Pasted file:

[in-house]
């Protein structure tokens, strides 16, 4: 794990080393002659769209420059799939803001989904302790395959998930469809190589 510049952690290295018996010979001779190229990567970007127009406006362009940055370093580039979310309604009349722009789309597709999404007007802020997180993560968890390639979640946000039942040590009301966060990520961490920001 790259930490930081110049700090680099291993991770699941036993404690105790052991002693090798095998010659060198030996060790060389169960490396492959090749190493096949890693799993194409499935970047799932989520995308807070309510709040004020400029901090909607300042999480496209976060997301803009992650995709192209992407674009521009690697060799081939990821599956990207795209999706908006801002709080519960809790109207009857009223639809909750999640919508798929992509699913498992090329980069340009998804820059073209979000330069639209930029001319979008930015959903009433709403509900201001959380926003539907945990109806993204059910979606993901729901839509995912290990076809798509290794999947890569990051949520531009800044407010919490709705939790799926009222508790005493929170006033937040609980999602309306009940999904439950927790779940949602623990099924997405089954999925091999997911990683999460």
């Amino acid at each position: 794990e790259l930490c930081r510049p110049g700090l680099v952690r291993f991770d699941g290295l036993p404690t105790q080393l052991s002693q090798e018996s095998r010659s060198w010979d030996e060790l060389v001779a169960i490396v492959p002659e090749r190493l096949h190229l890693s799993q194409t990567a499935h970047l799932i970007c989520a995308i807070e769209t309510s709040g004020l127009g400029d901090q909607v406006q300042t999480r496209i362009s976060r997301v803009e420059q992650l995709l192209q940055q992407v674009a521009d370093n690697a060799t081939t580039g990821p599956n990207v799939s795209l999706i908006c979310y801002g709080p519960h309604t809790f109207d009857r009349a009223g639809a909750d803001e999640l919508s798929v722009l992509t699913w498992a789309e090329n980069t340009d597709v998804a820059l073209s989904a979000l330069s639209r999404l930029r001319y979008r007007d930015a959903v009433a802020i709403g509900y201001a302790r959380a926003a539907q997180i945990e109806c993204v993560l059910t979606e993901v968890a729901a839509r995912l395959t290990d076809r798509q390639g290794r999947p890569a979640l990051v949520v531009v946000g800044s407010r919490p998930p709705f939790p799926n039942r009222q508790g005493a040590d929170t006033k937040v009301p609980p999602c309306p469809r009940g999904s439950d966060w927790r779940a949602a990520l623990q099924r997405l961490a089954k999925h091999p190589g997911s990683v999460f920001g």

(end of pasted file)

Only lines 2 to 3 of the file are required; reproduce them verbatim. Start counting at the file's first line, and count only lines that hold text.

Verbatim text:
């Protein structure tokens, strides 16, 4: 794990080393002659769209420059799939803001989904302790395959998930469809190589 510049952690290295018996010979001779190229990567970007127009406006362009940055370093580039979310309604009349722009789309597709999404007007802020997180993560968890390639979640946000039942040590009301966060990520961490920001 790259930490930081110049700090680099291993991770699941036993404690105790052991002693090798095998010659060198030996060790060389169960490396492959090749190493096949890693799993194409499935970047799932989520995308807070309510709040004020400029901090909607300042999480496209976060997301803009992650995709192209992407674009521009690697060799081939990821599956990207795209999706908006801002709080519960809790109207009857009223639809909750999640919508798929992509699913498992090329980069340009998804820059073209979000330069639209930029001319979008930015959903009433709403509900201001959380926003539907945990109806993204059910979606993901729901839509995912290990076809798509290794999947890569990051949520531009800044407010919490709705939790799926009222508790005493929170006033937040609980999602309306009940999904439950927790779940949602623990099924997405089954999925091999997911990683999460």
């Amino acid at each position: 794990e790259l930490c930081r510049p110049g700090l680099v952690r291993f991770d699941g290295l036993p404690t105790q080393l052991s002693q090798e018996s095998r010659s060198w010979d030996e060790l060389v001779a169960i490396v492959p002659e090749r190493l096949h190229l890693s799993q194409t990567a499935h970047l799932i970007c989520a995308i807070e769209t309510s709040g004020l127009g400029d901090q909607v406006q300042t999480r496209i362009s976060r997301v803009e420059q992650l995709l192209q940055q992407v674009a521009d370093n690697a060799t081939t580039g990821p599956n990207v799939s795209l999706i908006c979310y801002g709080p519960h309604t809790f109207d009857r009349a009223g639809a909750d803001e999640l919508s798929v722009l992509t699913w498992a789309e090329n980069t340009d597709v998804a820059l073209s989904a979000l330069s639209r999404l930029r001319y979008r007007d930015a959903v009433a802020i709403g509900y201001a302790r959380a926003a539907q997180i945990e109806c993204v993560l059910t979606e993901v968890a729901a839509r995912l395959t290990d076809r798509q390639g290794r999947p890569a979640l990051v949520v531009v946000g800044s407010r919490p998930p709705f939790p799926n039942r009222q508790g005493a040590d929170t006033k937040v009301p609980p999602c309306p469809r009940g999904s439950d966060w927790r779940a949602a990520l623990q099924r997405l961490a089954k999925h091999p190589g997911s990683v999460f920001g």